One point which might be worth noting is that Danny Ward, listed as a 4.5m midfielder, has been used as a forward in Cardiff’s friendly matches- but was substituted just 15 minutes into a substitute appearance after picking up a knock.
Chelsea began their pre-season against Perth Glory this lunchtime, and it will offer players a first glimpse at Maurizio Sarri’s side. The hot issue will surround his formation, and whether Marcos Alonso and Victor Moses will be surplus to requirements in the new system. Since it is very likely Sarri will want to test out several members of his new squad, it is advisable to wait until the Community Shield match with Manchester City on Sunday 5th August as that will be the match where we will have a better idea as to what his likely tactics will be at the start of the new season.
Palace have started pre-season in a promising fashion, and could prove to provide a lot of value in the early stages of the Premier League season. Patrick Van Aanholt is a very popular man in the FPL community, which is partially due to his love of fantasy football, but also because his end-of-season form appears to have continued into pre-season. Two goals against Halmstads did much to whet the appetite, and against Oxford on Saturday he continued to bomb down the left wing, finding himself in dangerous attacking positions frequently- and perhaps could count himself unlucky not to have delivered any attacking returns in that game. Another point of note is that Aaron Wan-Bissaka, a 4m asset, once again started the match- putting in a solid, if unspectacular, performance. A slight caveat with Palace’s defence is their lack of clean sheets, their attacking approach tends to cause them to switch off at the back.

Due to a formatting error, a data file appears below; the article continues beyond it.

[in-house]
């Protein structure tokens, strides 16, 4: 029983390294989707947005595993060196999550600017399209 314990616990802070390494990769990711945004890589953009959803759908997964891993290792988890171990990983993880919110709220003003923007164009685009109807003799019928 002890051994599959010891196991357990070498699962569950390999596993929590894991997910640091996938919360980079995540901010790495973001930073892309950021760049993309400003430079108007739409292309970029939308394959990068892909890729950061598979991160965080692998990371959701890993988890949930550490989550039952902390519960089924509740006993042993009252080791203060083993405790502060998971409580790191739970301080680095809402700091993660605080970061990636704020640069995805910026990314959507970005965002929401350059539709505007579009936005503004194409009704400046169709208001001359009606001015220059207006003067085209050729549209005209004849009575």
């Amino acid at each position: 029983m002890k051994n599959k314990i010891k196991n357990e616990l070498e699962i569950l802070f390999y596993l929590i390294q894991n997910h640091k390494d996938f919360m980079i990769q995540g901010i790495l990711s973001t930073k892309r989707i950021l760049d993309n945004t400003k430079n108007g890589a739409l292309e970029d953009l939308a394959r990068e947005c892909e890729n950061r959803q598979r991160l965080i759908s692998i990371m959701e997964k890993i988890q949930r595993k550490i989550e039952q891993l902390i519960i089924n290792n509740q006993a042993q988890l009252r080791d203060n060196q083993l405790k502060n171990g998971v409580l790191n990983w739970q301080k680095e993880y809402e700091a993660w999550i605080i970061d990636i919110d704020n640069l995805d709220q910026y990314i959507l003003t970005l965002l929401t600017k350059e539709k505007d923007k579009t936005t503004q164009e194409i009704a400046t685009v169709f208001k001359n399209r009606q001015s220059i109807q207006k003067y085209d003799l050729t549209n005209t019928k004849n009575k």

Wilfried Zaha is one man who may not be with Palace for their opener against Fulham, but his pre-season form will make them more desperate than ever to retain his services. He appears to link up well with Andros Townsend, the two of them seem to be able to find each other frequently, with Zaha the benefactor of the final pass- this was best demonstrated against Oxford, where the link-up play between the two contributed to all three goals.
It feels strange to critique a club for a lack of goals considering that Everton managed to notch 22 in their opening friendly. However, anybody who caught a glimpse of the highlights from that drubbing of Austrian amateur side ATV Irdning will know that match was frankly a farce. Marco Silva’s side have since only mustered 1 goal in three pre-season matches, although they should have had far more but for Oumar Niasse and Cenk Tosun both being equally guilty of wasting chances across the matches.
Everton should in theory be a team that most FPL players will target, given that 8 of their opening 10 fixtures are very winnable. However, they appear to lack creativity in the centre of midfield. I wonder if this will change once Gylfi Sigurdsson starts getting more pre-season minutes, as Everton have lacked a player who is able to unlock a defence.